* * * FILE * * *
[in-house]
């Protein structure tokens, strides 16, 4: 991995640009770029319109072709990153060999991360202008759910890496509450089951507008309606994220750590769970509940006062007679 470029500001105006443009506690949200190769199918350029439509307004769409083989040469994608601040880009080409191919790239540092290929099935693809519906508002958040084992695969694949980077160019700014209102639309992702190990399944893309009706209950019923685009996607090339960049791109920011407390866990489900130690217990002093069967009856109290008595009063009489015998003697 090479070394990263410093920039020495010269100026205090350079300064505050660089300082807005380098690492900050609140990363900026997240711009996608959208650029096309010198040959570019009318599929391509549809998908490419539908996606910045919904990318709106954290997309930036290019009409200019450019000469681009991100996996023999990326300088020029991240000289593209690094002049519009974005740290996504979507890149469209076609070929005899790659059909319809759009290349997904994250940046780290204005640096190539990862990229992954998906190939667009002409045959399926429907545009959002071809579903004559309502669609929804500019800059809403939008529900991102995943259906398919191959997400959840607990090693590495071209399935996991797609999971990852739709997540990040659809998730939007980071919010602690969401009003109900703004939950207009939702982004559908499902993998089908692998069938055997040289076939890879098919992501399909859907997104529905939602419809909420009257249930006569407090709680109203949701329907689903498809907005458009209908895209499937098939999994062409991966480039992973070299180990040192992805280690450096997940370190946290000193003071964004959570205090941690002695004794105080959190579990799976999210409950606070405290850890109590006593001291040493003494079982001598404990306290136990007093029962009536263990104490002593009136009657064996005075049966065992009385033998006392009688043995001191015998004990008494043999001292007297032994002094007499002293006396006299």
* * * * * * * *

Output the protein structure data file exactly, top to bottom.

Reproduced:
[in-house]
């Protein structure tokens, strides 16, 4: 991995640009770029319109072709990153060999991360202008759910890496509450089951507008309606994220750590769970509940006062007679 470029500001105006443009506690949200190769199918350029439509307004769409083989040469994608601040880009080409191919790239540092290929099935693809519906508002958040084992695969694949980077160019700014209102639309992702190990399944893309009706209950019923685009996607090339960049791109920011407390866990489900130690217990002093069967009856109290008595009063009489015998003697 090479070394990263410093920039020495010269100026205090350079300064505050660089300082807005380098690492900050609140990363900026997240711009996608959208650029096309010198040959570019009318599929391509549809998908490419539908996606910045919904990318709106954290997309930036290019009409200019450019000469681009991100996996023999990326300088020029991240000289593209690094002049519009974005740290996504979507890149469209076609070929005899790659059909319809759009290349997904994250940046780290204005640096190539990862990229992954998906190939667009002409045959399926429907545009959002071809579903004559309502669609929804500019800059809403939008529900991102995943259906398919191959997400959840607990090693590495071209399935996991797609999971990852739709997540990040659809998730939007980071919010602690969401009003109900703004939950207009939702982004559908499902993998089908692998069938055997040289076939890879098919992501399909859907997104529905939602419809909420009257249930006569407090709680109203949701329907689903498809907005458009209908895209499937098939999994062409991966480039992973070299180990040192992805280690450096997940370190946290000193003071964004959570205090941690002695004794105080959190579990799976999210409950606070405290850890109590006593001291040493003494079982001598404990306290136990007093029962009536263990104490002593009136009657064996005075049966065992009385033998006392009688043995001191015998004990008494043999001292007297032994002094007499002293006396006299």